We underwent employability training, which involved five online workshops on things such as crafting an elevator pitch and mastering interviews. I landed a role as a sales and marketing outreach executive with a diversity and inclusion consultancy called Watch This Sp_ce. I learnt so much in that role and particularly enjoyed running their socials. I was extremely lucky to continue with them on a freelance basis as their social media consultant. From there, it became a lovely chain of securing work through recommendations and word of mouth.
What would you say has been your biggest challenge along the way?
My biggest challenge was dealing with burnout and being overwhelmed. I was trying to do everything and had yet to master the art of saying ‘no’; it was a mix of taking on too many projects and not knowing how to switch off.
I was struggling with a scarcity mindset, working overtime and having poor boundaries with myself. Looking back, I realise that pacing myself would have been healthier, even if it meant less income. Not only did I bite off more than I could chew, but I also had nowhere to spit it out – so burnout entered the chat.
“My biggest challenge was dealing with burnout and being overwhelmed. I was trying to do everything and had yet to master the art of saying ‘no’.”
If you could pick three things that you’ve found inspiring to your work or career, what would they be and why?
I am super inspired by Calypso Barnum-Bobb, who is a self-discovery coach, and I’ve loved following their journey this year. Their 21 Days of Self Discovery challenge equipped me with the tools to approach self-help in a fun, community-driven way.
Being a member of Babes On Waves – a platform promoting diverse talent – has also been instrumental to my growth in my career this year. It’s such an awesome community. I’ve found jobs, widened my professional network, and collaborated on fun creative campaigns.
And lastly, being an associate artist for the radical Lewisham-based youth arts collective, Sounds Like Chaos, has made it possible for me to grow my practice as a creative. I have been a part of the collective for almost ten years and am now an associate artist. [Through it,] I've been able to develop my practice as a creative and take part in meaningful social impact-led projects. My work includes making zines for their campaigns and projects, communications strategy, to recently hosting a workshop at the Wellcome Collection. Working with them makes me excited for a future where young people’s voices are at the forefront of radical change.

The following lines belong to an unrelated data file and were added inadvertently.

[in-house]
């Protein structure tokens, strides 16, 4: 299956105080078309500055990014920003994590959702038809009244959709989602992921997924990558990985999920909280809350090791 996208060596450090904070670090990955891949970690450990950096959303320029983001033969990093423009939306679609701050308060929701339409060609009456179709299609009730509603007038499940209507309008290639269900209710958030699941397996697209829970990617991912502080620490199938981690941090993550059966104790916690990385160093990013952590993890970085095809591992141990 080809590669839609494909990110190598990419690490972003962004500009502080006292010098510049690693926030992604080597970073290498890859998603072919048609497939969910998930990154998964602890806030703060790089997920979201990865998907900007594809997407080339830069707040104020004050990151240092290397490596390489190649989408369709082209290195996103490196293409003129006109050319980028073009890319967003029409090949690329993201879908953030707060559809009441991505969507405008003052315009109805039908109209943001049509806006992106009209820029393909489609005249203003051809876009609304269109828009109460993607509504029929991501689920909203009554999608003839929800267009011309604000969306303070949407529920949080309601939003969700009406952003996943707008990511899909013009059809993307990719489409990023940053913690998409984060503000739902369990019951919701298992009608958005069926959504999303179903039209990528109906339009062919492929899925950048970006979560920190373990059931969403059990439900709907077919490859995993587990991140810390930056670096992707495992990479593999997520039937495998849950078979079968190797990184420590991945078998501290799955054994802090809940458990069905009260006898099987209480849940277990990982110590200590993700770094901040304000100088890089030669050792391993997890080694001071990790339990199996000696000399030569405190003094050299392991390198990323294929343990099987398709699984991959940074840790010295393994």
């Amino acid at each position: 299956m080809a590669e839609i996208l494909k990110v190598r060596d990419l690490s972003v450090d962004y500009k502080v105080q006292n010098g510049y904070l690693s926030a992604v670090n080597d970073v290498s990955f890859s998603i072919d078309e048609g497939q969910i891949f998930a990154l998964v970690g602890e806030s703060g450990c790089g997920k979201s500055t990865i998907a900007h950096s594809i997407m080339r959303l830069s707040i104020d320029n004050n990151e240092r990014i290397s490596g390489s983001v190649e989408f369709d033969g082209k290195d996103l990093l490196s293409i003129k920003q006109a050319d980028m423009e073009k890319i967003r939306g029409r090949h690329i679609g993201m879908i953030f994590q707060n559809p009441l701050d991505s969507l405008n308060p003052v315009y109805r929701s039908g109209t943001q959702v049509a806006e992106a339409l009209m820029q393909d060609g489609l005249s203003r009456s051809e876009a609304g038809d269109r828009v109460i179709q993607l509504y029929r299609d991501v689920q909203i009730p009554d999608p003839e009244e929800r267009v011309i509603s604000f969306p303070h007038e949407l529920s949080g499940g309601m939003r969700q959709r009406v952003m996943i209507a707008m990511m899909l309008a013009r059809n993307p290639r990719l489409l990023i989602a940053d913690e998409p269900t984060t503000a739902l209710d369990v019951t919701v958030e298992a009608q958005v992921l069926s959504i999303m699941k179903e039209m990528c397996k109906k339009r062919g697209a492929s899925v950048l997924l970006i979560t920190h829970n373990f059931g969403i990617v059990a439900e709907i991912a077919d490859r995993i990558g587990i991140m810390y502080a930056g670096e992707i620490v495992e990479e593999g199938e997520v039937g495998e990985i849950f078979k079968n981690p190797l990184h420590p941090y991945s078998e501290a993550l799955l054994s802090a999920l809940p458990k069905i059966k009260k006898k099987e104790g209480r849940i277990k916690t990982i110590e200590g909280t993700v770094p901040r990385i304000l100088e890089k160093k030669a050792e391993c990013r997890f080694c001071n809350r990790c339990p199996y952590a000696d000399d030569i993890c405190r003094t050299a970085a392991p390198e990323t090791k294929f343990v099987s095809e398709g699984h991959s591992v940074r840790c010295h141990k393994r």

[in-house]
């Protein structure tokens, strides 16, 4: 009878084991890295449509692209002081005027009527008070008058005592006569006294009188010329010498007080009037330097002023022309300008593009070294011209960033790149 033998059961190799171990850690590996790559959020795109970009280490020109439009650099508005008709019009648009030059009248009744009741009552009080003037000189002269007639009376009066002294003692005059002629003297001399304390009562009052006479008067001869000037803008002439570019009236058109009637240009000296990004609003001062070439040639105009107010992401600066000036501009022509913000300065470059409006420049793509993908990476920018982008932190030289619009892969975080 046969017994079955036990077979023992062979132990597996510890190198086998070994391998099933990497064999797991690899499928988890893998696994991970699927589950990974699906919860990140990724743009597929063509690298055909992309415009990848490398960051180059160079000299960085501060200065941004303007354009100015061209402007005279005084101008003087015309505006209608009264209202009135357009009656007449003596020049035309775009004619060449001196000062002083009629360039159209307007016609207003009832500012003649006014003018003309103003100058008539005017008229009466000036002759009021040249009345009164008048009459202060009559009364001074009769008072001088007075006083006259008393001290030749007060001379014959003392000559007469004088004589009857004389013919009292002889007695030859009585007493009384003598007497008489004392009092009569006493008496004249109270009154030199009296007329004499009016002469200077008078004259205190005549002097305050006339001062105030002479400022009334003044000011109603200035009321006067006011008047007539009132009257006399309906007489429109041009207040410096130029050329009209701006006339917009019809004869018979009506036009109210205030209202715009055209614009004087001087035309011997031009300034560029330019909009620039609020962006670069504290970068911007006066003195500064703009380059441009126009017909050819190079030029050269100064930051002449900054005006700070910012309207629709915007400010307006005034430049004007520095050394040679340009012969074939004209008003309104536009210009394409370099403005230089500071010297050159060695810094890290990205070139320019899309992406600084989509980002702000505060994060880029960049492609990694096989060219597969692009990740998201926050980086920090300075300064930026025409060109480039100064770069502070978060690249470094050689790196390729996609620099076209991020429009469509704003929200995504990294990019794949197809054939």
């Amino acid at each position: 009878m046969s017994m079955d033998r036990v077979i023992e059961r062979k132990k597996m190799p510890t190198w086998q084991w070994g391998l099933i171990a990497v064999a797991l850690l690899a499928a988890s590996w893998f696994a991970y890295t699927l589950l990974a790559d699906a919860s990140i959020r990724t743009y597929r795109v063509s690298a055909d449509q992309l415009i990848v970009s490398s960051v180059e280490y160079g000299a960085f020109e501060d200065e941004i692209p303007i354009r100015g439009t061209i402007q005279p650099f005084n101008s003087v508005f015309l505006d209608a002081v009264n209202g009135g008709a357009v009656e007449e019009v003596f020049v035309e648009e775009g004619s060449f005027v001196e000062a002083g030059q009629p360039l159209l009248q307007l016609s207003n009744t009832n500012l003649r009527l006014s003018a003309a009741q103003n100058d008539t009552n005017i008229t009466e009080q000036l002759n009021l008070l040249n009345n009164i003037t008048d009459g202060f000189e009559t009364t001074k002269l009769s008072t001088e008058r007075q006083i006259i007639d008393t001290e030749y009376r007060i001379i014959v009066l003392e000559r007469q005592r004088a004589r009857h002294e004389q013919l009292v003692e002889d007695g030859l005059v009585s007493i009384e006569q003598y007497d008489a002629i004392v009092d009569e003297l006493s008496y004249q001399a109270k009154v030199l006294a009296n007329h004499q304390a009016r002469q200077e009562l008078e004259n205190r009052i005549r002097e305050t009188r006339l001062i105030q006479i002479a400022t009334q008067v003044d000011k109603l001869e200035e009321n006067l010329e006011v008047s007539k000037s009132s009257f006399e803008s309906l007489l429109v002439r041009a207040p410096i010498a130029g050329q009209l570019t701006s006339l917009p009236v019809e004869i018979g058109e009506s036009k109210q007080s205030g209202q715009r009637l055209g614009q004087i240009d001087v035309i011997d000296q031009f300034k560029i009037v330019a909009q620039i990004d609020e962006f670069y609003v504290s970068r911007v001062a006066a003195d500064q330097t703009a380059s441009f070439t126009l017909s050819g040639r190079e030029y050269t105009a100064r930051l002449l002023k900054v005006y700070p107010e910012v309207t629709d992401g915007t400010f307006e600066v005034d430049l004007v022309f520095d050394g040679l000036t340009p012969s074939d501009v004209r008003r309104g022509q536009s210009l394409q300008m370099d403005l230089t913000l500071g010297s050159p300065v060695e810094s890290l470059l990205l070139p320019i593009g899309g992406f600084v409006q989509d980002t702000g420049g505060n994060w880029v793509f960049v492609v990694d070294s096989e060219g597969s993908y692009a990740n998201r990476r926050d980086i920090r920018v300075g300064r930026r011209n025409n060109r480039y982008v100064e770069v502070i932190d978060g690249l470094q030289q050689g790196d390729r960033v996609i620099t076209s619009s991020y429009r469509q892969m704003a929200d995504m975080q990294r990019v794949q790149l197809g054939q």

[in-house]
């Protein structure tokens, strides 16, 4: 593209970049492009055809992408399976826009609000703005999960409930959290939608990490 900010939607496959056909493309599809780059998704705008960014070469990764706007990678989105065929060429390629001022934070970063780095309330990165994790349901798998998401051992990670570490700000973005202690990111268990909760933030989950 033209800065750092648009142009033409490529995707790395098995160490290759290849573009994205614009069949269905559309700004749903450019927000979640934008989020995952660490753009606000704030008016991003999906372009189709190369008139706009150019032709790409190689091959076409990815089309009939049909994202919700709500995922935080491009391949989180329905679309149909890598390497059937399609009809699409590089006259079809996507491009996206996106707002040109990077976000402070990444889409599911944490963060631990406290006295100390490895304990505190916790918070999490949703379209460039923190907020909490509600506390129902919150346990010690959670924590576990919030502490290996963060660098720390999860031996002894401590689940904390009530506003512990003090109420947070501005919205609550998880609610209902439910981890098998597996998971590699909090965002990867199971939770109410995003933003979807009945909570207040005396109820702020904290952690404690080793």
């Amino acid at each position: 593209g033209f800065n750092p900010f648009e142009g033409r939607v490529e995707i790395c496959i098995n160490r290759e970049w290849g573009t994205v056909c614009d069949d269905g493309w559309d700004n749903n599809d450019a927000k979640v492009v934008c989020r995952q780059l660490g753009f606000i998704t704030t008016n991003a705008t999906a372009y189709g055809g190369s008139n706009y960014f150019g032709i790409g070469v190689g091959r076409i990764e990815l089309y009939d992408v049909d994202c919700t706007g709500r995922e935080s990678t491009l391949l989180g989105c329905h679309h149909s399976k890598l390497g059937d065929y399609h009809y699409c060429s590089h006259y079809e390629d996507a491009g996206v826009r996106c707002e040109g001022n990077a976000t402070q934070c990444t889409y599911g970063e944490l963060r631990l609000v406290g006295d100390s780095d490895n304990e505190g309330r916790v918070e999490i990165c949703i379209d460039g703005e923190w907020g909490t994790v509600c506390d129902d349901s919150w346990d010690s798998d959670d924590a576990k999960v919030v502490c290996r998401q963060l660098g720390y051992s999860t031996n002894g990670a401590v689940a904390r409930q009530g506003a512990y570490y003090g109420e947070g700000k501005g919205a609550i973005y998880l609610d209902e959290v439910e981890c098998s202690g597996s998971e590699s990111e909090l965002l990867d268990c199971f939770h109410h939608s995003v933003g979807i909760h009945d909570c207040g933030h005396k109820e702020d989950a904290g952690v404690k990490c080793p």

How important would you say social media and self-promotion are to your work?
I would say they’re both very important, but for someone who is trying to strike a balance between using social media for fun and using it for work, I’m leaning towards the idea that you don’t have to turn every platform you have into a CV.
Sometimes dog pics and memes are OK – in fact, they keep me sane. As a social media manager there is a pressure to master your personal brand, but I don’t think [having a brand] is for everyone. But if you are going to promote yourself, I would say LinkedIn is the best place for it. It can be a very intense platform filled with lots of corporate noise and cringy posts, but ultimately, it’s set up for you to showcase your work in a seamlessly creative way.
I’m quite a lazy LinkedIn user; I only post whenever I feel like I have something important to share and mostly use it to discover new businesses and people making waves in their community. If you put effort into making your profile neat and authentic, it can be a useful way to find clients. I’ve done this by liking posts, commenting thoughtfully, and engaging with platforms I would maybe want to work with one day.
“LinkedIn can be a useful way to find clients. I’ve done this by liking posts, commenting thoughtfully, and engaging with platforms I would maybe want to work with one day.”
What have been your greatest learnings with making money and supporting yourself as a creative?
Have a savings system in place. I made a goal to save a certain amount each month and tried to stick with it as much as possible, and it feels good when it starts to add up.
As a freelancer, your salary can often fluctuate each month, so having something to fall back on is a smart move. I’ve taken on several projects this year to fund my business, such as zine-making workshops.
What’s the best career-related advice you’ve ever received?
Anything that costs you your peace is too expensive.
What advice would you give someone looking to get into a similar role, in both freelance social media work and zine creation?
For freelance social media work, set up a LinkedIn profile and make a creative PDF portfolio – I made mine on Canva. In the portfolio, feature your most relevant experience, showcasing the skills that are most required in the industry.
For zine creation, start engaging with zines by supporting their events and issues. Also, think about what community you’re trying to reach and don’t be afraid to be specific and tap into a niche.
P.S. Check out sweet-thang’s latest print issue! You can support us by buying a copy here.
Interview by Yaya Clarke
Mention Zoe Thompson